After more than four hours of debate, House passes bills covering education, water systems, voter data
Creating and altering bills on education, public and private water systems, and election data privacy drove the April 19 House floor debate into hours of discussion.
The meeting that lasted more than four hours was rife with resolutions and amendments, but three particular bills, two sponsored by Republican lawmakers, passed.
First HB5247, sponsored by Rep. Robert Pritchard (R-Sycamore), amends the School Code and allows for a registered apprenticeship program to provide additional nonacademic instruction for credit toward high school graduation.
“This initiative was put forward by the Illinois Manufacturers' Association to recognize that there are a lot of wonderful careers that are available that don’t require a college education,” Prichard said.
After Rep. Mary Flowers (D-Chicago) called Pritchard’s bill fantastic, it passed 111-0, setting the stage for HB4508, sponsored by Rep. Nick Sauer (R-Lake Barrington). That bill would extend the Illinois Water Systems Viability Act sunset by 10 years, allowing a municipality to sell its water system to go from publicly owned to privately run.
Though Sauer pointed to the voting board to point out bipartisan support, Rep. Ryan Spain (R-Peoria) was the first to point out the negative in Sauer’s legislation.
“When you allow these systems to be acquired by a private operator and paid for by existing customers, I think you are doing a disservice to so many of those existing customers,” Spain said.
Rep. Chad Hays (R-Catlin) pointed out that as a former mayor of a small community, he favored the bill, which he said enables local municipalities to handle aging wastewater systems that require millions of dollars in overhaul often paid for by private owners.
“This is an extraordinarily viable step forward,” Hays said, adding the program ensures service is uninterrupted and managed professionally why keeping rate increases in check.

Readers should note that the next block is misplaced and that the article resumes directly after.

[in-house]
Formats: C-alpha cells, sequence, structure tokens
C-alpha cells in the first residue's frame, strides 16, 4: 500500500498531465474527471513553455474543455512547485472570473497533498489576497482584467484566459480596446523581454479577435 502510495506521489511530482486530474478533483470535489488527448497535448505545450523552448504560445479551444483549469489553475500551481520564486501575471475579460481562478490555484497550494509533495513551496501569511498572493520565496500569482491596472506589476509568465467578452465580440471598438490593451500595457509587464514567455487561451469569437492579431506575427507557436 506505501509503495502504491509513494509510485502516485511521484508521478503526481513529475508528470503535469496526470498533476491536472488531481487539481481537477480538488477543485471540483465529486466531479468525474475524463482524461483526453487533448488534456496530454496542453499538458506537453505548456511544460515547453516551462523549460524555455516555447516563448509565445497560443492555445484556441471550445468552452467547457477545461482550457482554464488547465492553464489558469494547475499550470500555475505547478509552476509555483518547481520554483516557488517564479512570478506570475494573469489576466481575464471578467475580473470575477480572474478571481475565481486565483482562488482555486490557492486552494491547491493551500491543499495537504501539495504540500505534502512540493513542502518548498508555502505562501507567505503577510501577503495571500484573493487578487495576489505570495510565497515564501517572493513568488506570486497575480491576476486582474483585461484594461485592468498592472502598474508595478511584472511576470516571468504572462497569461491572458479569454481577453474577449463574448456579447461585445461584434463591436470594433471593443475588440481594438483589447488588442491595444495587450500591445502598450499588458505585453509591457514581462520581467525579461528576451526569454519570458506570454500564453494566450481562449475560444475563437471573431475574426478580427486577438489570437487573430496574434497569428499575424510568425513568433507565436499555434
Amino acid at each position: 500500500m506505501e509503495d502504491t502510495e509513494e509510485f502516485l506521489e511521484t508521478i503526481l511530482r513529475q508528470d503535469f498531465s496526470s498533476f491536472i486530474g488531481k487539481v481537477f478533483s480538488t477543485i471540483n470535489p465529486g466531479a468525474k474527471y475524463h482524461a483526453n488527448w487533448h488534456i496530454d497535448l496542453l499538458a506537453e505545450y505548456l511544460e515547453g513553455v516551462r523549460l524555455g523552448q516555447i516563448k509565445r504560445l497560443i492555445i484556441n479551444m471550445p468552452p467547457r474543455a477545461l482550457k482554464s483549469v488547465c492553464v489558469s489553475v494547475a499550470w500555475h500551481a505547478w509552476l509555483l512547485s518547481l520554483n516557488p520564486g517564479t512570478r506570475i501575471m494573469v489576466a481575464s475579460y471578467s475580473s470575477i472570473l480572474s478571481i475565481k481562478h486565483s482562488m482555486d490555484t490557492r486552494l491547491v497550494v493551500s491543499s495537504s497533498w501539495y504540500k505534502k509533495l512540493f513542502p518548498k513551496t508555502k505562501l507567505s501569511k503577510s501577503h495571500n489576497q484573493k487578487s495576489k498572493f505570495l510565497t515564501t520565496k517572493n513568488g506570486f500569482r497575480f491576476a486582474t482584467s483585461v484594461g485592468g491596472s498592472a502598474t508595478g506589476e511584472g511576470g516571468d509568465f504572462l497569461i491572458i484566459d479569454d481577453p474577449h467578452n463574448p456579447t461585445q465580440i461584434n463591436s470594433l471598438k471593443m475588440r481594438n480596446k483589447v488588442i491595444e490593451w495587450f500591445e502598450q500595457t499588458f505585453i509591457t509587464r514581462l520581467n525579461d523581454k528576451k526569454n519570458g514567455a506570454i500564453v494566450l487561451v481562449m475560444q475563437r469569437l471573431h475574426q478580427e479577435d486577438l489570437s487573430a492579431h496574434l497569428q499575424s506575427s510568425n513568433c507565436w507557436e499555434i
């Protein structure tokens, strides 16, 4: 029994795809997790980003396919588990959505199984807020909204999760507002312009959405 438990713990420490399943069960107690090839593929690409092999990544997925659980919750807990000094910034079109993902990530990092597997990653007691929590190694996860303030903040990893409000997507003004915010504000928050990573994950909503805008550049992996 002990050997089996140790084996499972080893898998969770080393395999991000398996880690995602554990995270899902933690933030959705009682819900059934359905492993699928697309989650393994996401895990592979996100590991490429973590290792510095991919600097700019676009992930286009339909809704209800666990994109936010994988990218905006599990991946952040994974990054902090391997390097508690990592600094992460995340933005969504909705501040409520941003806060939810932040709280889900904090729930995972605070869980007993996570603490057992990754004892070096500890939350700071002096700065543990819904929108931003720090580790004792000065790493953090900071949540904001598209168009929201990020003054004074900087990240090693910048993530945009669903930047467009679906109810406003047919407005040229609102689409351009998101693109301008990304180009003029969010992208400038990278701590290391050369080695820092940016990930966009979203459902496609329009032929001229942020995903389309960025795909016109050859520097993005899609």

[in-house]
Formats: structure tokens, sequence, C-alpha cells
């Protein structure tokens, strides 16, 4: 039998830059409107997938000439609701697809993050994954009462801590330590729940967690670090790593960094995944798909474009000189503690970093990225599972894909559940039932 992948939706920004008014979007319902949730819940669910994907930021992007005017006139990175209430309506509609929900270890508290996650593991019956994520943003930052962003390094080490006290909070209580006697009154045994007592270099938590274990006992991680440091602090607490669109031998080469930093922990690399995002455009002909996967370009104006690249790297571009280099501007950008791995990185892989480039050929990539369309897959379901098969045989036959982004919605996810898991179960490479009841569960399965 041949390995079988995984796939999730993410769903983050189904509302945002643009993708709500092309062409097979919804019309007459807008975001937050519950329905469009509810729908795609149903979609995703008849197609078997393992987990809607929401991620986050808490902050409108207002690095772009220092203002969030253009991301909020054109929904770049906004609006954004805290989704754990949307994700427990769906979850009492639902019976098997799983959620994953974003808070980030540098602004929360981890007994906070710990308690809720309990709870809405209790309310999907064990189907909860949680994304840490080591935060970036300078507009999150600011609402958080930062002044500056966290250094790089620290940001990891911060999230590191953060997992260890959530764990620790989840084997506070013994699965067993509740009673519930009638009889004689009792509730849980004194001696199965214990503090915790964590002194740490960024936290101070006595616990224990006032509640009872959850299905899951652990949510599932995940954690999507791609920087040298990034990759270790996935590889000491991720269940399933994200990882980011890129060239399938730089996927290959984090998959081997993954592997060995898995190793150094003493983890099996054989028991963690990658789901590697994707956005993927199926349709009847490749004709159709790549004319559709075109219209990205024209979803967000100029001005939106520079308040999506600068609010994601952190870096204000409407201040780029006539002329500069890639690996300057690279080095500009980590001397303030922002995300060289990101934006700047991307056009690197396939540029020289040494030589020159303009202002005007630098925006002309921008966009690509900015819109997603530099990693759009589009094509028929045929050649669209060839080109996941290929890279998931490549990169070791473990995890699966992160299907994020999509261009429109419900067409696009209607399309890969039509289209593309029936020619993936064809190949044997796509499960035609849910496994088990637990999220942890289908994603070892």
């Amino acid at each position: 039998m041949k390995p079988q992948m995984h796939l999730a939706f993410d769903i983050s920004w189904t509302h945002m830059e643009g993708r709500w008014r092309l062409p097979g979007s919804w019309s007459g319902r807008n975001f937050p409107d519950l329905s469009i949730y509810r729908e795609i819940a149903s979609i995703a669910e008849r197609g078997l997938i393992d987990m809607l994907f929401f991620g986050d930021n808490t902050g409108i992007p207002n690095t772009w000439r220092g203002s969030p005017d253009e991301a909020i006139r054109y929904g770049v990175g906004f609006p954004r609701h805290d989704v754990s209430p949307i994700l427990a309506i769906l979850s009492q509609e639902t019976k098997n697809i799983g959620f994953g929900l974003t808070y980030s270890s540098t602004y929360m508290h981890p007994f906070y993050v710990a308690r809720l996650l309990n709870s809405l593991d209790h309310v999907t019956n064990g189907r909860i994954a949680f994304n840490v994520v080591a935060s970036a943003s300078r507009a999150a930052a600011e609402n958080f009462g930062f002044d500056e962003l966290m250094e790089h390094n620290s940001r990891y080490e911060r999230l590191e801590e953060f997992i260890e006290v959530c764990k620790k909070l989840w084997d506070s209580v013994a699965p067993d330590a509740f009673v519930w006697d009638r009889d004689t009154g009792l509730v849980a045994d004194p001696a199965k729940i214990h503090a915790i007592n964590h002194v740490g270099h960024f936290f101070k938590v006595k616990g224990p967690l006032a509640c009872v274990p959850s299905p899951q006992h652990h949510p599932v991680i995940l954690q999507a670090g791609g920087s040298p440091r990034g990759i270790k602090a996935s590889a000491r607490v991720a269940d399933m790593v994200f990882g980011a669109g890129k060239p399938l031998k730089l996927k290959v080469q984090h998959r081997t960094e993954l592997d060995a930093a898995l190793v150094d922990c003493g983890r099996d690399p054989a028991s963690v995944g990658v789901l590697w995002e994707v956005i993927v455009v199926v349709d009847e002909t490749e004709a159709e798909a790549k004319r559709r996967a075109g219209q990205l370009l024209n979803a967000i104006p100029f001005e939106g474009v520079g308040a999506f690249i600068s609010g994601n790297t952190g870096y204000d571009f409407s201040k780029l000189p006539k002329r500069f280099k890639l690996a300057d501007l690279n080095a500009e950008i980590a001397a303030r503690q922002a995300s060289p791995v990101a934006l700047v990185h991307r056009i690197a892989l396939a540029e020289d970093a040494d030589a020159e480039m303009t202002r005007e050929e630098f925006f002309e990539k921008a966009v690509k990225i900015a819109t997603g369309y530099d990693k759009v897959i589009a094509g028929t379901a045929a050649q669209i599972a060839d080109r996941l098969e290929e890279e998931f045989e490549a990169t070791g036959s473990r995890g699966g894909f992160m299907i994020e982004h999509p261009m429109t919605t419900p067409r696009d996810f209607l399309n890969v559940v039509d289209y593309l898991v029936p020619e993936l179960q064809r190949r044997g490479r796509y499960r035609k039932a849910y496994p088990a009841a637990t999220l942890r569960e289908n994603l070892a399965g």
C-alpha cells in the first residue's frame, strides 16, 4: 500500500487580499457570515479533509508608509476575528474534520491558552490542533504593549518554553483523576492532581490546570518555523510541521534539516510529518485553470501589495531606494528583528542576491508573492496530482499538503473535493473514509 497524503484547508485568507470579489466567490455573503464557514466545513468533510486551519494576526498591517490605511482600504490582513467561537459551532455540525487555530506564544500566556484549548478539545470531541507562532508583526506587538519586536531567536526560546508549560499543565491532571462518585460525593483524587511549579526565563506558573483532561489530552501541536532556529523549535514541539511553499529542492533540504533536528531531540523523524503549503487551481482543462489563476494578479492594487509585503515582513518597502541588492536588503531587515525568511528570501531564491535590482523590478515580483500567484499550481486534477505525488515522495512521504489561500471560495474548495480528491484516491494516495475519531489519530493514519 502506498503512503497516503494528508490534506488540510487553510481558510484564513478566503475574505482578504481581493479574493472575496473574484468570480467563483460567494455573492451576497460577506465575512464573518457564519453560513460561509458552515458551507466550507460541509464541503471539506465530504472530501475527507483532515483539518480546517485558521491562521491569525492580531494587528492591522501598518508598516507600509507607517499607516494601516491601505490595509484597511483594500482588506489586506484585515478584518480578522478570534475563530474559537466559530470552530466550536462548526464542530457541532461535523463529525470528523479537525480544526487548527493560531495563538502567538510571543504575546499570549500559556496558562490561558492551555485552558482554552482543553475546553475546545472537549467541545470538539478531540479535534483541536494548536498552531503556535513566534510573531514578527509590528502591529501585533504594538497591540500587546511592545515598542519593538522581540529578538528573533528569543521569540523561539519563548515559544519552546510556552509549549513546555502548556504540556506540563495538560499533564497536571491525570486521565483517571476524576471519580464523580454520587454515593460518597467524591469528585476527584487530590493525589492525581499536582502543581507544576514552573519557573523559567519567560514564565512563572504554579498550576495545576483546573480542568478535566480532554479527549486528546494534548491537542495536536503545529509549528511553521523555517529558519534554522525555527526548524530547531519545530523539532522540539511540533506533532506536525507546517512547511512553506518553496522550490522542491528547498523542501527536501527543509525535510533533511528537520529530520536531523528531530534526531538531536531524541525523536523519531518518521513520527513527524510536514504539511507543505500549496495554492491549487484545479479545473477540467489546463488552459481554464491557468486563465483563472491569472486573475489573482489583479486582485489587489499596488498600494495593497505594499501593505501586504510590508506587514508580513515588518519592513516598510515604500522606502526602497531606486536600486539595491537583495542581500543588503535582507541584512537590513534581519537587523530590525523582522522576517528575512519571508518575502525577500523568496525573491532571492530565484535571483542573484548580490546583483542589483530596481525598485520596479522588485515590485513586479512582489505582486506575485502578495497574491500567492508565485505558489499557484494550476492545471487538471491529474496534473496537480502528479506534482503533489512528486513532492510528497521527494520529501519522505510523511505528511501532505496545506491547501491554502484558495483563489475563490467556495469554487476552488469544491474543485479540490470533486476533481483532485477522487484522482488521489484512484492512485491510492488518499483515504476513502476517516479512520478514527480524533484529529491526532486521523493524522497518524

However, Rep. Grant Wehrli (R-Naperville) did not see it the same way, saying sometimes selling off local assets in desperate financial times can backfire.
“To me, this is the start of a slippery slope we probably don’t want to go down,” Wehrli said.
While Rep. Steven Reick (R-Woodstock) discussed with the sponsor the rate increase caps and smaller water company exemptions from the bill, Rep. Michael Unes (R-East Peoria) pointed out the importance of local control.
“It gives the municipalities some sort of protection if they make that decision on their own and want to sell that they are going to receive fair market value for the asset,” Unes said.
Wrapping up the debate, Rep. Jeanne Ives (R-Wheaton) said Sauer should add more consumer and ratepayer protections. Rep. Margo McDermed (R-Mokena) got right to the point and urged the House floor to vote "no"; however, her rejection did not stick, and HB4508 passed 69-37.
SB2273, sponsored by Rep. Ann Williams (D-Chicago), would mandate that Electronic Registration Information Center (ERIC) used by the State Board of Election (BOE) be the only type of system allowed for voting and would prohibit Illinois from sharing interstate voter data.
Rep. Mike Fortner (R-West Chicago) said the bill is the product of President Donald Trump's administration and alleged voter fraud.
“The fact that some other states choose to be a bad actor and how they use the data, is not a reflection on the data; it is a reflection on the state that uses it that way, and Illinois doesn’t use it that way,” Fortner said.
Ending the debate by urging a "no" vote like Fortner, Rep. Tim Butler (R-Springfield) said the bill ties the hands of the BOE and hampers the state's relationship with local units of government. It passed 63-49.
All of the House bills will move to the Senate floor for debate and vote.